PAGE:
At Medac we have spent years helping our client practices maintain their independence. This has involved aggressively managing their accounts receivables and collections so that they generate enough money to recruit and retain sufficient numbers of qualified providers. It has involved assisting them in the negotiation of their hospital contracts and, where necessary, helping them calculate a reasonable level of financial support where needed. We have also provided a variety of practice management services so that they are seen as a professional and valuable partner to the facility. These are challenging times, though, and many of our clients continue to believe that all of this is just buying time, that ultimately the hospital administration would prefer to have the providers as employees rather than as an independent contractor. We would like to reassure our clients that while this may happen in a few select institutions it is not likely to happen across the board.
Clearly, we understand the concern. These are challenging and stressful times for anesthesia practices. In just the past few years many private anesthesia practices have been displaced through an RFP (request for proposal) process. For those of you not familiar with what has become three of the scariest letters in the anesthesia vocabulary, an RFP is a statement of concern that maybe the practice is not meeting the hospital’s expectations. Most RFPs do not result in a change of practice but they represent a time-consuming and anxiety-producing process that can be very disruptive to a practice. It is also one that inevitably requires additional resources and expense. There are consulting firms that now specialize in responding to RFPs.
By far the most stressful aspect of an RFP response is the calculation of the level of financial support required. An RFP is a hospital wish list. It lays out hours of coverage, the scope of care required and sometimes even the number of providers required. Projected growth in surgical and obstetric volume and payer mix are usually exaggerated. The practice must use its data to reset administration expectations with regard to revenue potential. Typically, the hospital thinks the anesthesia group is asking for too much while the group believes the hospital does not understand the economics of anesthesia. And if the practice is a physician-only group, the administration is sure to ask them to hire CRNAs.
Is an RFP intended to lay the groundwork for hospital employment? We think not. In fact, just the opposite is more likely the case. It is tempting to think that the hospital administration sees the anesthesia department as a potential source of additional revenue. Anesthesia providers are well paid and the perception is that they do very well financially, which is true. But they are well paid for a reason. They provide an invaluable service, without which the hospital could not run the operating rooms efficiently and ensure a comfortable and safe surgical experience.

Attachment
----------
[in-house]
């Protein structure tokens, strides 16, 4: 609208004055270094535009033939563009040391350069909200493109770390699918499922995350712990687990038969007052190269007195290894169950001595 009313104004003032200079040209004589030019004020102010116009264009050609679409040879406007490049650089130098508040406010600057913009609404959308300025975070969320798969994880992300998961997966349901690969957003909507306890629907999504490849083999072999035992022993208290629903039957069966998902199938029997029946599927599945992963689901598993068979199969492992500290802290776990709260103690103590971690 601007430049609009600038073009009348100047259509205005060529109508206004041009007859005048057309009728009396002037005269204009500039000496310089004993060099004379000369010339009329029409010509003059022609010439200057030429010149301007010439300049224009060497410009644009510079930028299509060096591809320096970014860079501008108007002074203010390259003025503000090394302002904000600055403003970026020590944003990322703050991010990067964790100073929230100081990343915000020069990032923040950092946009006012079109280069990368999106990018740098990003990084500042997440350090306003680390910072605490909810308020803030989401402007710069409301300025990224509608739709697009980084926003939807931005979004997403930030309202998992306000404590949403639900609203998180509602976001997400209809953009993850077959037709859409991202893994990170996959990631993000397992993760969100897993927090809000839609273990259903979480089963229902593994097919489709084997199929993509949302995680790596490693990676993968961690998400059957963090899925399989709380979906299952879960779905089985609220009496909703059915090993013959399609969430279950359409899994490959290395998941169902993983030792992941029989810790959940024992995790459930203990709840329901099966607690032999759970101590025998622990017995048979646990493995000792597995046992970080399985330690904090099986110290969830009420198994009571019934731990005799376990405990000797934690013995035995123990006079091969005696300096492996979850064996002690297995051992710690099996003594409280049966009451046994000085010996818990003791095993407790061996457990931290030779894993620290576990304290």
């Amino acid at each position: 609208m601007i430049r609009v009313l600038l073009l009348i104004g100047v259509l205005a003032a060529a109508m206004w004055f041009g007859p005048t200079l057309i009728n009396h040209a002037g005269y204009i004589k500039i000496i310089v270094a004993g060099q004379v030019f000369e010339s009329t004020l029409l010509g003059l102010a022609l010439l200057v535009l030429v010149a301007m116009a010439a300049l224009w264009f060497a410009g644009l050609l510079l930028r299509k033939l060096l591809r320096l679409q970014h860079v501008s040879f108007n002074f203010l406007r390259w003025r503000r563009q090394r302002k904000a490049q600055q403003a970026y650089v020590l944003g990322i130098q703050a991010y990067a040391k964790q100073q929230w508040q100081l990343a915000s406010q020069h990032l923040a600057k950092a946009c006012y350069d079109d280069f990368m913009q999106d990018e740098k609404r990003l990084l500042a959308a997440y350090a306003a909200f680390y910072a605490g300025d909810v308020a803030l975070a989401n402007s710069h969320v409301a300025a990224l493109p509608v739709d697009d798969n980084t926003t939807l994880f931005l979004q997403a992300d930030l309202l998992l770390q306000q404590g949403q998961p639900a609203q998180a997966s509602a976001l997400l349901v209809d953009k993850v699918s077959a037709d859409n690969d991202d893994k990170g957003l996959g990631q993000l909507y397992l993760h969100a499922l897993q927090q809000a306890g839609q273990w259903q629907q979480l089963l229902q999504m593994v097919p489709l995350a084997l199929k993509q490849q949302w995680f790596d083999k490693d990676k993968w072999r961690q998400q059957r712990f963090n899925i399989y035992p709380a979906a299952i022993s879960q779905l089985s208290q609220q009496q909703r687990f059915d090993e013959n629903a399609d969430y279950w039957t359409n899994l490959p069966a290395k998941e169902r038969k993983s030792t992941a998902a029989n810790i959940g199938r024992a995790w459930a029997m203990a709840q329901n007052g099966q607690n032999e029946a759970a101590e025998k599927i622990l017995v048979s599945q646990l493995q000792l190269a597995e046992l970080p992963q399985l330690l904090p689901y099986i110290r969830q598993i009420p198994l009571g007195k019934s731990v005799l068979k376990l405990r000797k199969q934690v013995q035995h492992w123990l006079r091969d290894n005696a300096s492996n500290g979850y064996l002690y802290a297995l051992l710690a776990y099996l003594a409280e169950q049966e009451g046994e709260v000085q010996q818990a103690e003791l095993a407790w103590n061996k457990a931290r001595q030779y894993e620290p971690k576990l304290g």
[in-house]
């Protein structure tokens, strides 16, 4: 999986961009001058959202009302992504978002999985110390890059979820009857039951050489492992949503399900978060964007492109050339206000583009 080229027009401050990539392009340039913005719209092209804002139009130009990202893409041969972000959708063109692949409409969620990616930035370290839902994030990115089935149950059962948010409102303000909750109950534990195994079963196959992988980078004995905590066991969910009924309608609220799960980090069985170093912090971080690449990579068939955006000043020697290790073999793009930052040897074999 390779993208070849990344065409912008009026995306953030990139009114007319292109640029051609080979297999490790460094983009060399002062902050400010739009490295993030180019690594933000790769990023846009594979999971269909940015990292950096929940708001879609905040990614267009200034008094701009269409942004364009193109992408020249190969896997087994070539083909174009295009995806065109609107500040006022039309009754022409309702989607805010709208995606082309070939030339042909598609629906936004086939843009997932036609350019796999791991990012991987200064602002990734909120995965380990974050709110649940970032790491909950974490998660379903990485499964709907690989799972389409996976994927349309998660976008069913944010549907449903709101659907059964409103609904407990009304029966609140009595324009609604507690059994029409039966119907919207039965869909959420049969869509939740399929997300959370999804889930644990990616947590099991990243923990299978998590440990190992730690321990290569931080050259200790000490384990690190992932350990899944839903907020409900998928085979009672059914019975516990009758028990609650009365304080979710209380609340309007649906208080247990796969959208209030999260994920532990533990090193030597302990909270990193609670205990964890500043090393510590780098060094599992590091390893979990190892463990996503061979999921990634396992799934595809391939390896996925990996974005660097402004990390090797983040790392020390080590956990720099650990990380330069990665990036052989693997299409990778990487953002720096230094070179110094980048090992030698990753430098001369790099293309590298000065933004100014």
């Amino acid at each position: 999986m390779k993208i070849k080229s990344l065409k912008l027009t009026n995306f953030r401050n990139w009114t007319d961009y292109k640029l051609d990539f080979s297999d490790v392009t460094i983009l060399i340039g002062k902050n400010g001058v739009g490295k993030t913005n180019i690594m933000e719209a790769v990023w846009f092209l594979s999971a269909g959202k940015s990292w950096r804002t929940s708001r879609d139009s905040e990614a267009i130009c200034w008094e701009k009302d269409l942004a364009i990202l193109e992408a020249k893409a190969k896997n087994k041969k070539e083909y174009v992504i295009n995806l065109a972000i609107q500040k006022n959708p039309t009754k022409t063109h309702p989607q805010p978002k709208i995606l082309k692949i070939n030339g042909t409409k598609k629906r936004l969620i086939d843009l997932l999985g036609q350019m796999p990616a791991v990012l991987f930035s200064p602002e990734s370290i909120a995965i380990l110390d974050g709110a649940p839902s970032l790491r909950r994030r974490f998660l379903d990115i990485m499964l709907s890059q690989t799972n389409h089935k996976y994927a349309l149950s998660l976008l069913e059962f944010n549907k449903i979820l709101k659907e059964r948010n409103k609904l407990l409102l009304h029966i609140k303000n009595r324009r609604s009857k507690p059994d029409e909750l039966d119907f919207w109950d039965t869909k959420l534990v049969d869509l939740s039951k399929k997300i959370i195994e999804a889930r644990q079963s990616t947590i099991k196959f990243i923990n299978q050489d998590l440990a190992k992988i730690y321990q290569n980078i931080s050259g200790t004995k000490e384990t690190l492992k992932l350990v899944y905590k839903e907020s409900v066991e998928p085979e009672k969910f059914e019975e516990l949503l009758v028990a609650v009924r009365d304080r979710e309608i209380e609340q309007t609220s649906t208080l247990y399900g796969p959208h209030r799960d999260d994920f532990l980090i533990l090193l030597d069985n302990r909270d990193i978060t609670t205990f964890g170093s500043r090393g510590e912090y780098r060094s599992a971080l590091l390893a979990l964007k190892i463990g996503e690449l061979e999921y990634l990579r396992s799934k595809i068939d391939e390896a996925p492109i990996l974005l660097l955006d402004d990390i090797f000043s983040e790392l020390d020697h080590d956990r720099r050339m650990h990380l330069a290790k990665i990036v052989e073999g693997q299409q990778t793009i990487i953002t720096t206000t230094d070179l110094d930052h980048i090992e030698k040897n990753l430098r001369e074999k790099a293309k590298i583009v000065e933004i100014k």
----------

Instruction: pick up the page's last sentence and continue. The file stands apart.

Most hospital administrators are not cognizant of the inner workings of an anesthesia department. The last thing they want to do is micromanage a collection of anesthesiologists and CRNAs. This is why there are so few employed anesthesia departments outside of the academic arena. About five years ago HCA (Healthcare Corporation of America), one of the nation’s largest hospital companies embarked on an initiative to employ anesthesia providers. The initiative involved the addition of qualified staff whose mission it was to expand the program. After a few years the entire initiative was disbanded. The result was that HCA is trying to get out of the business of employing anesthesia providers.
The real question is this: If an anesthesia practice is not financially viable is the hospital in any better position to fix the problems than the group? The administration might be if the group is intransigent or dysfunctional, which the case is sometimes. We are familiar with practices where the hospital has insisted that the group shift from a physician-only model to a careteam model and they refused. In these cases the hospital felt it had no choice but to employ the providers. Time will tell how long this arrangement lasts.
Here is how we look at it. The hospital administration has responsibility for dozens of specialties that all have to interact collaboratively. Does it really want to micromanage all of them? Historically, hospital administrations have found that the contract model works much better. There are examples of hospitals that have hired a chairperson to manage the anesthesia department. There was the famous case of a major hospital where the designated chairperson hired less qualified providers to save money and the result was two incidents that made the front page of the New York Times.
Asking if hospital employment is inevitable is actually the wrong question. Hospital employment is an option of last resort. The better question is what set of circumstances might lead a hospital to think they have no other option. If the practice understands and addresses any service issues the hospital might have they are probably in good shape. If they can demonstrate and explain the economics of their practice in a way that the facility understands and accepts they will likely receive the necessary support. The administration must believe there is a partnership relationship because if it is not employment is not the option they will pick; they will find a new group of anesthesia providers.
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